. vol. ii. pp. 252, 325, 333. 3174. — In America, what are called Indian figtrees grow in moist grounds twenty or thirty feet high; then spread a large top, baving on the stem or trunk neither bough 3177. [1 Kings iv. 33.] Tea, as a beverage, has been nor twig. From the extremity of the head-branches issues a made use of for ages, by millions of people in various parts gummy juice, hanging downward like a cord or sinew, and in of Asia. (Sir John Sinclair's Code of Health, vol. i. a few months reaching the ground into which it instantly p. 287.) - It is said, in Barrow's Travels in China, p.319, strikes root. Then being filled from the top-bough, and from that the Chinese, notwithstanding their want of personal its own root, this cord becomes a tree exceeding hastily, and cleanliness, are little troubled with leprous or cutaneous dislets fall like cords as the first stem did. These several cords eases, and they pretend to be totally ignorant of gout, stone, in a year or less, become trees as thick as the nether part or gravel, which they ascribe to the preventive effects of tea. of a lance, and as straight as nature can make them, casting (Ibid. p. 288.) -- Is the tea-tree the hyssop here ; and in forth a shade, and making such a grove, as no other tree in Lev. xiv. 4, where water tinctured with it is directed to be the world can do. In this way one of these trees will cover used even out wardly, in the cleansing of the leper? Or is a whole valley, and would shroud four hundred, or four thou. the tea-tree the rue of Luke xi. 42, which, on account of sand horsemen, if they please.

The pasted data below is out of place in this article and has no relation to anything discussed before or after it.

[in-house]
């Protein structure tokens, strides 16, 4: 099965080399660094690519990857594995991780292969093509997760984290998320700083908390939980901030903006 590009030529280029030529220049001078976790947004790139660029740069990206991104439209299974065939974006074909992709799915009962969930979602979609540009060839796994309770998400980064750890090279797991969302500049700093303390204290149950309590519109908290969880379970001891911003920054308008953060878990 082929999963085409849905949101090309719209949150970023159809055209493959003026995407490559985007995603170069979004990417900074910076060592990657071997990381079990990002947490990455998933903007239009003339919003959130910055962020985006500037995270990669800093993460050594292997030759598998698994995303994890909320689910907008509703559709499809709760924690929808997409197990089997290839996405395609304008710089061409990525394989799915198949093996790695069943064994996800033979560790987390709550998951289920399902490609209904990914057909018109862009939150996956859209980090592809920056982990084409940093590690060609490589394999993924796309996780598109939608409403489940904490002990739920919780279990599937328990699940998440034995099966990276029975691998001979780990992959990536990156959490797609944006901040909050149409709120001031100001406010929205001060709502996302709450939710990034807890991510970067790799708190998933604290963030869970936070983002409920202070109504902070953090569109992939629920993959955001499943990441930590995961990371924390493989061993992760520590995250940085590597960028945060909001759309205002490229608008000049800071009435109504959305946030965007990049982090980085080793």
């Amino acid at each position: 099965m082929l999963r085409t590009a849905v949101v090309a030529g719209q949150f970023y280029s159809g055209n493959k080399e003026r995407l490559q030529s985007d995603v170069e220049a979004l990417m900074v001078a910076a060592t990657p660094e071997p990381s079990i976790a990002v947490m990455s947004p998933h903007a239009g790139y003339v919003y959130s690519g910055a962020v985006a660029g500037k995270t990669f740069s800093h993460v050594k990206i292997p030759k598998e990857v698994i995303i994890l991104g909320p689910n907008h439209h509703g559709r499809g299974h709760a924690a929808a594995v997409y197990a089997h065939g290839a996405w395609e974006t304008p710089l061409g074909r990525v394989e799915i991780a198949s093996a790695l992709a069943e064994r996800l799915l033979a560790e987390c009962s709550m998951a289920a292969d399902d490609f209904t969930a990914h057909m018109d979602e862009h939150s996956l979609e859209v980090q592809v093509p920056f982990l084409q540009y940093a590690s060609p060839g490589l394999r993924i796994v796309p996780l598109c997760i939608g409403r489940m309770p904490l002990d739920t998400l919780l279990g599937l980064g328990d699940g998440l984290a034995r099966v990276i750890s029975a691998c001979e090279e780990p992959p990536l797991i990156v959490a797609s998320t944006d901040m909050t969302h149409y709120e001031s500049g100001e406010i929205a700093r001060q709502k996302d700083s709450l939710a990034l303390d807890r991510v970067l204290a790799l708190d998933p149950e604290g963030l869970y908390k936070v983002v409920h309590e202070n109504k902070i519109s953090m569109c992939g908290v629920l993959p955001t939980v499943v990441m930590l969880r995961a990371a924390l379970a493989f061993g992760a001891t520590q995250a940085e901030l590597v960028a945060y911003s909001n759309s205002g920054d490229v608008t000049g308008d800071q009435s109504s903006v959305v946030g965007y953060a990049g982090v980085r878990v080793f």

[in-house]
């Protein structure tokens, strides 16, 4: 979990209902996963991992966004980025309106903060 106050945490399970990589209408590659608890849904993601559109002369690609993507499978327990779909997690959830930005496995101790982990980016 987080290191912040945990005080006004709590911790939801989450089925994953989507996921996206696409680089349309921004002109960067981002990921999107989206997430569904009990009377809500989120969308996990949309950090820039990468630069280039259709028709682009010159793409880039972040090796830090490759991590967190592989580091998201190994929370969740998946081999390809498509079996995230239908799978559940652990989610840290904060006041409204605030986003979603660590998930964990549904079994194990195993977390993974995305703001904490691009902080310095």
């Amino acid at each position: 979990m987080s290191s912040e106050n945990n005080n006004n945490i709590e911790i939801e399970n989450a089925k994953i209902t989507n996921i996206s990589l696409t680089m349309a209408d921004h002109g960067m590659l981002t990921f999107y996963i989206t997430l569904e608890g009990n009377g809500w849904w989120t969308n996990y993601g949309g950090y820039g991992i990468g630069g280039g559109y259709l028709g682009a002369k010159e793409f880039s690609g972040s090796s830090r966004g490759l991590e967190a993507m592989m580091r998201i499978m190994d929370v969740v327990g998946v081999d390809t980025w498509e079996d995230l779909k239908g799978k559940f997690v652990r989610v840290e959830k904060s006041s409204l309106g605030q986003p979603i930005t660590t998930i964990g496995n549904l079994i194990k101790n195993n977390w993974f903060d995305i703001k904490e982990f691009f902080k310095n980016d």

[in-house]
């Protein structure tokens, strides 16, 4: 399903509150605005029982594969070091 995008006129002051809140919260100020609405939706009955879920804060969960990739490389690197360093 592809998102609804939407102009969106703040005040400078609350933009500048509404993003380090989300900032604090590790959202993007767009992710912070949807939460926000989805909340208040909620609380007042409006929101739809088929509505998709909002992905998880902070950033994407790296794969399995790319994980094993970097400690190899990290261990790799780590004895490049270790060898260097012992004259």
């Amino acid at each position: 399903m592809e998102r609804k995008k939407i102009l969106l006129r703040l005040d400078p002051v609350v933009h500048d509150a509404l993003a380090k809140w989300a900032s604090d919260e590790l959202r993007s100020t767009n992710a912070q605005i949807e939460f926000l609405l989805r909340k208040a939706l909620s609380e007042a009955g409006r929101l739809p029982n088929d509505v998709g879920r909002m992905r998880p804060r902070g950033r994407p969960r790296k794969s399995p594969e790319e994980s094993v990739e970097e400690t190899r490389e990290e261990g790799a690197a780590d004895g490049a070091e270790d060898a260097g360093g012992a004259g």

its great consumption, was made a titheable article? Sir Walter Raleigh's Hist. of the World, || Woodroof excels in flavor the teas of China ; and the first part i. book i. c. 4, § 2.

leaves of whortle-berry, properly gathered and dried in the shade, cannot be distinguished from real teas. In this way, nothing can be more excellent than Balsamic Sage and Garden

Balm. 3175. [ 26.) He of course had broken the Divine See No. 340.

Ibid. p. 295. precept, Deut. xvii. 16. And for ever after his kingdom declined. He hereby made his reign expensive. See ch. I

See No. 137, 1050, 1051. xii. 4.

3178. [1 Kings v. 6. Lebanon] This belonged to the Tyrians and Sidonians originally, but to the Israelites latterly.


33.] The cedar of Lebanon sends forth the lower part of its branches in an upward direction toward heaven, and lowers their extremities by bending thein downward to the earth. By means of the first disposition, the rain-water is conveyed along the sloping brauch to the trunk; and by the second, the snows in the regions of which it delights to dwell, slide away from off its foliage. Besides, the attitude of an arm raised up into the air, with the hand gently incliving, is suited admirably to the cominanding air of this king of vegetables, and to the majestic .port of